SAN DIEGO >> After spending much of last year postponing vacations instead of planning them, Americans are ready to hit the road and board airplanes for domestic trips at a pace that in some instances is exceeding levels in 2019 — long before the arrival of the pandemic.
The latest outlook coming from the Automobile Club of Southern California bodes well for San Diego, always a popular destination for summer travelers. Local tourism officials as well are expecting plenty of visitors craving a summer getaway, but even as overnight stays are expected to tick up sharply from last year, a return to pre-pandemic levels is expected to take at least three years.
In the meantime, expect hotels and airplanes to be considerably fuller and roads more congested, as vaccinated Americans return to the leisure trips many forfeited last year as COVID-19 infections raged across the country. The auto club is projecting a sharp increase in overnight road trips compared to the last two years, based, in part, on requests for driving vacation map routes via AAA’s TripTik service.
Between April 1 and May 15, printouts of TripTik map routes, which include hotel stops marked along the way, grew 10 times between 2019 and 2021 and doubled this year compared to 2020, according to the auto club.
“Many of our members are taking domestic road trips and North American air trips instead of options that have not yet fully reopened such as cruises and international tours,” said Filomena Andre, the Automobile Club of Southern California’s vice president for travel services. “But new countries and cruise lines are rapidly announcing reopenings every day and North American cruises start at the end of June, so travelers who are interested in those types of vacations should work with a travel adviser to make sure they get the best availability and price.”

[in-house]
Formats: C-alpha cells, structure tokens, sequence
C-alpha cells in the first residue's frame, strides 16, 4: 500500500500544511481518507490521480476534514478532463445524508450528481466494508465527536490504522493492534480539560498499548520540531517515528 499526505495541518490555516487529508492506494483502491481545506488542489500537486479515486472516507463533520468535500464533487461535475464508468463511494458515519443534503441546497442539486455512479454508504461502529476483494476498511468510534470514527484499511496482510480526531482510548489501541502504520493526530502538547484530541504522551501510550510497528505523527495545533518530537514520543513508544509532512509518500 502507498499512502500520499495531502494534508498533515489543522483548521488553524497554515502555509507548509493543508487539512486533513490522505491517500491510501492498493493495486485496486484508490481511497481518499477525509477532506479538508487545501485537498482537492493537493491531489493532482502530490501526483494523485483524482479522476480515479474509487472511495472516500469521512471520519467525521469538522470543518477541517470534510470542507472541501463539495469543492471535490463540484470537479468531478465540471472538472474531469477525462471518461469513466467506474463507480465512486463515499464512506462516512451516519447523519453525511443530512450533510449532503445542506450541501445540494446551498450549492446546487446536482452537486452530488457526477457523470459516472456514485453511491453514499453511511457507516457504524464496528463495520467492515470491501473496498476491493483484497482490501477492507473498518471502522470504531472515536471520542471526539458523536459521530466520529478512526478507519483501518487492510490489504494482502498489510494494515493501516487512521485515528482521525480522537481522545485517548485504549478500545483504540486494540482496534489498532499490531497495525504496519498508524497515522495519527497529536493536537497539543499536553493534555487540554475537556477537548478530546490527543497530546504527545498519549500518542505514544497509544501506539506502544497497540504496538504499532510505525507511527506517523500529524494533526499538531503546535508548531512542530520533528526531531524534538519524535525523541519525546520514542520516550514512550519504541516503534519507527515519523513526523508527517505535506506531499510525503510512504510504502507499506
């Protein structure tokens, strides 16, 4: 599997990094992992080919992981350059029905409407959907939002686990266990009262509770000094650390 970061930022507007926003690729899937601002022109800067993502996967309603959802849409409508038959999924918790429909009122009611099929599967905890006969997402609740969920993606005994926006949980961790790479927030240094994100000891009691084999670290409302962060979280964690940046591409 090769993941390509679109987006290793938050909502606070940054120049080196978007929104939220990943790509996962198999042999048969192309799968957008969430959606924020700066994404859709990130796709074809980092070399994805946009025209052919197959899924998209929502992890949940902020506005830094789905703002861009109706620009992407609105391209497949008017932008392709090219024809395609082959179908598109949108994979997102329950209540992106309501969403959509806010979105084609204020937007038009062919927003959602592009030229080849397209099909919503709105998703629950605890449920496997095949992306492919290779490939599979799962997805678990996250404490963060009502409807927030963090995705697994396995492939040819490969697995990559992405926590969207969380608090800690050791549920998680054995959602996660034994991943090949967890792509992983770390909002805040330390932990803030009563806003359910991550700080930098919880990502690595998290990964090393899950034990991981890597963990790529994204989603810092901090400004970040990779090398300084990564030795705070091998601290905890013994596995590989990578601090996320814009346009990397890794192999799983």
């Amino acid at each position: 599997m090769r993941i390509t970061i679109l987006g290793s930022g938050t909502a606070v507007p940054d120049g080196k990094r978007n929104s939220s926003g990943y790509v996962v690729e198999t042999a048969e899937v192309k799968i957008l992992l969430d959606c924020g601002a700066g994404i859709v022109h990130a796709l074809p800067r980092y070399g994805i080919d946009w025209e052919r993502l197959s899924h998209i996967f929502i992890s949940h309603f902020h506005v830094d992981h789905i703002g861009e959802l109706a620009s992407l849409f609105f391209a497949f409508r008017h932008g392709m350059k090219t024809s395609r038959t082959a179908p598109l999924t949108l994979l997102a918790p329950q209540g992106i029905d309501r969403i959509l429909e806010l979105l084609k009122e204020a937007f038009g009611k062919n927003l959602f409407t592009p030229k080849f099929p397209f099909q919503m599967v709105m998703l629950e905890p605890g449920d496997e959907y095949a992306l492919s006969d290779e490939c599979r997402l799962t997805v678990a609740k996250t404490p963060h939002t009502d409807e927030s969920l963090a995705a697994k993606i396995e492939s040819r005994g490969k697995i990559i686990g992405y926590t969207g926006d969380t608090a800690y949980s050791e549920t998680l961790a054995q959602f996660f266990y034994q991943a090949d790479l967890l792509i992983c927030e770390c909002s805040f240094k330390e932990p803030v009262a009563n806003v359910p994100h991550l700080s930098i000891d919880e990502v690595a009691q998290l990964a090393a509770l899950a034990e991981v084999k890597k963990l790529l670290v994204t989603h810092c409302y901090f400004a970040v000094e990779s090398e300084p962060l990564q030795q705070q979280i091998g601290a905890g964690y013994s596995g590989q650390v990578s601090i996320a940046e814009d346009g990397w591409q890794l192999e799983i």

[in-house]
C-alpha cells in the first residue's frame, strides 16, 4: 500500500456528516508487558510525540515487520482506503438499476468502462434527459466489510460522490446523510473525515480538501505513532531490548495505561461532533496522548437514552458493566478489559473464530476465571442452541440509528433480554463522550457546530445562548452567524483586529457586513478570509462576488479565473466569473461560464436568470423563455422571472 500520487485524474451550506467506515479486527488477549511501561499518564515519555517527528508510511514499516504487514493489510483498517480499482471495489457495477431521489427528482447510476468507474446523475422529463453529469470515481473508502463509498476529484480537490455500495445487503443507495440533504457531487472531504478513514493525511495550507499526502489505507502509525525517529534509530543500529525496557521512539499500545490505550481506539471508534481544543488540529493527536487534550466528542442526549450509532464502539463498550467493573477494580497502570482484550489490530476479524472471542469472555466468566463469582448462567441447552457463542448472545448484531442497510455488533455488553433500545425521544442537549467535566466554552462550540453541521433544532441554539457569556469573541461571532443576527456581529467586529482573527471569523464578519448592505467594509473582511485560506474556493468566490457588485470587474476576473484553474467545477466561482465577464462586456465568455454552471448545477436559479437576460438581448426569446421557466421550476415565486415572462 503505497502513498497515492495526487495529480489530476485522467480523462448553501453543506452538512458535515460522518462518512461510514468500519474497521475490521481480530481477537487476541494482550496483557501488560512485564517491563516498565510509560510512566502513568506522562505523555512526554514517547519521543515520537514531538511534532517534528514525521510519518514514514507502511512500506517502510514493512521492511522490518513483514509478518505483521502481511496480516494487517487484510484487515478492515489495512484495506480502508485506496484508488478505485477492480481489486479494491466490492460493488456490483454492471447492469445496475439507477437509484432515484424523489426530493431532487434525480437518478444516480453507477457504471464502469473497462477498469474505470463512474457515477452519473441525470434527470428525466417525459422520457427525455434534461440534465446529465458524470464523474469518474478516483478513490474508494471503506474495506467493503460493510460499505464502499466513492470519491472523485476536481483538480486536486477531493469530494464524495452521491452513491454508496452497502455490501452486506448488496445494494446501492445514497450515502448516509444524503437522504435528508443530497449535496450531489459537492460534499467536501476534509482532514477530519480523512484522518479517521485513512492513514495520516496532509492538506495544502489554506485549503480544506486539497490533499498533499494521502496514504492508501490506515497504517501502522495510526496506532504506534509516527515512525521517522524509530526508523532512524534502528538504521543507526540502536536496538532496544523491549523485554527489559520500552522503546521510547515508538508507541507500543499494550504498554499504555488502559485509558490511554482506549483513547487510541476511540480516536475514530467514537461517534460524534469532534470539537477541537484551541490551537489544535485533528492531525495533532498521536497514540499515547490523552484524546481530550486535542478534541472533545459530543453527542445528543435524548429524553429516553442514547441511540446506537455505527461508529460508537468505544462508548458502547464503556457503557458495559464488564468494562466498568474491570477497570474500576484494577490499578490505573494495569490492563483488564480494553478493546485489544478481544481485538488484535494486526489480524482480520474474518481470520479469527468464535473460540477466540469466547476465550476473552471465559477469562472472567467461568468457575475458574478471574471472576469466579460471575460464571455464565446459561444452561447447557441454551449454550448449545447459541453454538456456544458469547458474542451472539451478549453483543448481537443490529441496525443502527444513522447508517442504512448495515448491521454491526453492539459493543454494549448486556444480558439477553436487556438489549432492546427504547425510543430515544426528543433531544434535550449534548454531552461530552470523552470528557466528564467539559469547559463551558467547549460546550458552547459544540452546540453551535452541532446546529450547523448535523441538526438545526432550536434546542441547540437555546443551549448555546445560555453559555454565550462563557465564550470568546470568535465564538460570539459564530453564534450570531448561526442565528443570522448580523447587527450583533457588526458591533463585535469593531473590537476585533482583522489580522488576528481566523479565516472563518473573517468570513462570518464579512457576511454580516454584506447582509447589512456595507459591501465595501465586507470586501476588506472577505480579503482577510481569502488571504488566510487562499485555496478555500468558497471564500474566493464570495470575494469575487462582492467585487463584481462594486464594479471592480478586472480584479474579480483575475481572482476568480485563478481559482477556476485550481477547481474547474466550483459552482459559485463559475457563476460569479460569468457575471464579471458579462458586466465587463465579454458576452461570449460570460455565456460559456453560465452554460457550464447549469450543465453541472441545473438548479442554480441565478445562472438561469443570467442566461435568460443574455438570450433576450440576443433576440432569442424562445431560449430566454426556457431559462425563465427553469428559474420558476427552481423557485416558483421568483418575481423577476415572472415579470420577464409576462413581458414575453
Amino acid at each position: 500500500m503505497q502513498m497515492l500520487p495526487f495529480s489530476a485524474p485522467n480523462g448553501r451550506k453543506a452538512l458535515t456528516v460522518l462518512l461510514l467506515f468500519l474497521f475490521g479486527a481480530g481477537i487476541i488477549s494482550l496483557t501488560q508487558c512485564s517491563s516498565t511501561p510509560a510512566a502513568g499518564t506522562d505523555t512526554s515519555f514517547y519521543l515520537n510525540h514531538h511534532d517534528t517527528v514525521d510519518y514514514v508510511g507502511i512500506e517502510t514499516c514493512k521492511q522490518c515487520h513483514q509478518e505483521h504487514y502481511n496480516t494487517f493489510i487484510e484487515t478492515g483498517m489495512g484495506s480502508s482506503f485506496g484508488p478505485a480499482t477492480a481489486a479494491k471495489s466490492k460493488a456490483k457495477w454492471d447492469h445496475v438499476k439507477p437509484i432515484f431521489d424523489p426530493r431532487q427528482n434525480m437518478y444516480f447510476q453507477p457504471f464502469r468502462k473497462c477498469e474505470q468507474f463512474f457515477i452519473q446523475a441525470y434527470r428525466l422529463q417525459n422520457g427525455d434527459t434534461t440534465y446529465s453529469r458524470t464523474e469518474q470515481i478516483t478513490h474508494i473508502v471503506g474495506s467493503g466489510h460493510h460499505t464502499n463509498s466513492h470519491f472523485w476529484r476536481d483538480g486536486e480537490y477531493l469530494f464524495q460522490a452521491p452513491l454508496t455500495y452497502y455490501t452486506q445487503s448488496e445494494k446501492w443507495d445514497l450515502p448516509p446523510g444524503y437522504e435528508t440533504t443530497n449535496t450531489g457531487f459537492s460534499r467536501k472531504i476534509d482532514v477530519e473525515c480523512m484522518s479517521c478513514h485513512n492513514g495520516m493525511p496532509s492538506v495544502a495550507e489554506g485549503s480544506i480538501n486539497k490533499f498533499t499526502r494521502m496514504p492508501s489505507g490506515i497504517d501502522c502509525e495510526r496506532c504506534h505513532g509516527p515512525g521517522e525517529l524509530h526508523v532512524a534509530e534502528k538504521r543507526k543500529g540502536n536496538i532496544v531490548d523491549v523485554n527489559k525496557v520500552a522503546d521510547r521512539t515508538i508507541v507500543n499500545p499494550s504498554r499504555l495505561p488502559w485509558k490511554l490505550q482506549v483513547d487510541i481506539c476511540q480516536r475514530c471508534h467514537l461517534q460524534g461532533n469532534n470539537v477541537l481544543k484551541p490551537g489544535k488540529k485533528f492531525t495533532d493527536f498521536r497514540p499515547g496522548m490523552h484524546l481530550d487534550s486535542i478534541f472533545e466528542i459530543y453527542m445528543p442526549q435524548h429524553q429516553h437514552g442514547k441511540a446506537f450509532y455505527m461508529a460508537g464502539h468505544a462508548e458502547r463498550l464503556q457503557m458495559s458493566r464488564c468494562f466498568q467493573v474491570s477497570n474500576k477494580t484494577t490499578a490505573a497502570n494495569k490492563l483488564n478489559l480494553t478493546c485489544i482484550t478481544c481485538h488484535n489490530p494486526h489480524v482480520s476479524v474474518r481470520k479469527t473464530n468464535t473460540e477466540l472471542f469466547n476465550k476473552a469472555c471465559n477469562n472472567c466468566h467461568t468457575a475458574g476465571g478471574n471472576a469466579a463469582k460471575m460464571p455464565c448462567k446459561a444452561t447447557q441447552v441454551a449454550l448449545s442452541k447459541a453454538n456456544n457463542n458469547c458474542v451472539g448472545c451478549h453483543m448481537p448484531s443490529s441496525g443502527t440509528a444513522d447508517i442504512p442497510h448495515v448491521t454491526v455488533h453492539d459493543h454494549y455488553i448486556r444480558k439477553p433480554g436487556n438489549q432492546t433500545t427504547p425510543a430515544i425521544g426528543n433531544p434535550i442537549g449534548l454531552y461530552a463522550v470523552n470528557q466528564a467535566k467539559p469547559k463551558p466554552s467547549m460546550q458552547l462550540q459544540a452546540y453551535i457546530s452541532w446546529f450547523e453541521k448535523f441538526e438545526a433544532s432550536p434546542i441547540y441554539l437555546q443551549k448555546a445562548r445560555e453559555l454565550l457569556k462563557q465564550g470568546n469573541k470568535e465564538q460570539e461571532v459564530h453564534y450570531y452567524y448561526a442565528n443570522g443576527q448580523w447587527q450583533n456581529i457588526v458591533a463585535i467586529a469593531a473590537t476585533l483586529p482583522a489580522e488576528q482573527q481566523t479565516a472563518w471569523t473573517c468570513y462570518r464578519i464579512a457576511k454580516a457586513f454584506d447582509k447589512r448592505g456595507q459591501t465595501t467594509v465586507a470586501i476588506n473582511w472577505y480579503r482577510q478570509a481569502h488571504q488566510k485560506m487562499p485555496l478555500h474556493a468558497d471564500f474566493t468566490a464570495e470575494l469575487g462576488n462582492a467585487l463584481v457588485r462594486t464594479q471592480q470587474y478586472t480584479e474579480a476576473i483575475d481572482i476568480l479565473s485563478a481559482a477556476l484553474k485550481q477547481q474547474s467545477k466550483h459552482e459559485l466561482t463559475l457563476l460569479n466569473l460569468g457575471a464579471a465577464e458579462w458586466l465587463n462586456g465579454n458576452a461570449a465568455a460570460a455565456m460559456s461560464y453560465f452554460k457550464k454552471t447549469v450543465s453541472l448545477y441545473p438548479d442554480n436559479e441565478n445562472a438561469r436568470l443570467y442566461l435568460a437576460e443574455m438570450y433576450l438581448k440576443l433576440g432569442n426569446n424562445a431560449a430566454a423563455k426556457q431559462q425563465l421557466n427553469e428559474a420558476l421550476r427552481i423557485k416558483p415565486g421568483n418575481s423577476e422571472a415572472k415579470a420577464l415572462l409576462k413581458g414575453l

In San Diego County, tourism leaders are expecting 2021 to be significantly better than 2020 when travel ground to a halt for much of the year. This year, some 10 million more people are expected to visit the county than in 2020.
In all, 25 million people — coming to the county for the day or overnight — are forecast to spend $7.6 billion on hotels, restaurants, shopping and attractions this year. That’s a huge change from 2020 when visitor spending was a mere $5.2 billion, a nadir that hadn’t been seen since 2001.
Hoping to sustain travel momentum throughout the year, the San Diego Tourism Authority is debuting an $8 million marketing campaign in July that will run through December focused largely on the Western states. The theme is “Happiness is calling you back,” and advertising will be on various digital platforms, social media and also on broadcast and online television.
Even with an uptick in demand for hotel rooms, average daily room rates are not back up to where they were before the pandemic, Kerri Kapich, chief operating officer of the visitors’ bureau, reported in a presentation last week to San Diego City Council members.
“It won’t be until 2025 when we will see a return to average daily rates,” she said. “So as we have a very competitive market, much like what happened post 9/11, it takes time for all sectors of the tourism economy to return. Right now, we’re very dependent on leisure travel, and as we are able to see meetings and conventions, corporate travel, and international travel return, that is what will drive the revenues for the industry.”
Among the various metrics the Automobile Club of Southern California is using to forecast heightened summer travel demand are bookings for Pleasant Holidays vacation packages. May 2021 bookings for the company’s destinations — including Hawaii, Mexico and the Caribbean — are up by 33% compared to May 2019, the auto club reports.
Consumer surveys also point to renewed enthusiasm for travel. According to Destination Analysts, a tourism market research firm that has been conducting weekly surveys of leisure and business travelers, 55% of those polled in January said they were ready to travel, and by May that number had grown to 77%.
“The auto club doesn’t have specific projections for San Diego for the summer, but we do know road trips will be by far the preferred mode of travel,” said Automobile Club of Southern California spokeswoman Marie Montgomery Nordhues. “One key factor that will boost San Diego tourism, of course, is when cruise ships are allowed to sail out of the city.”
San Diego’s normal cruise season, which last year was canceled by the pandemic, is expected to resume this fall.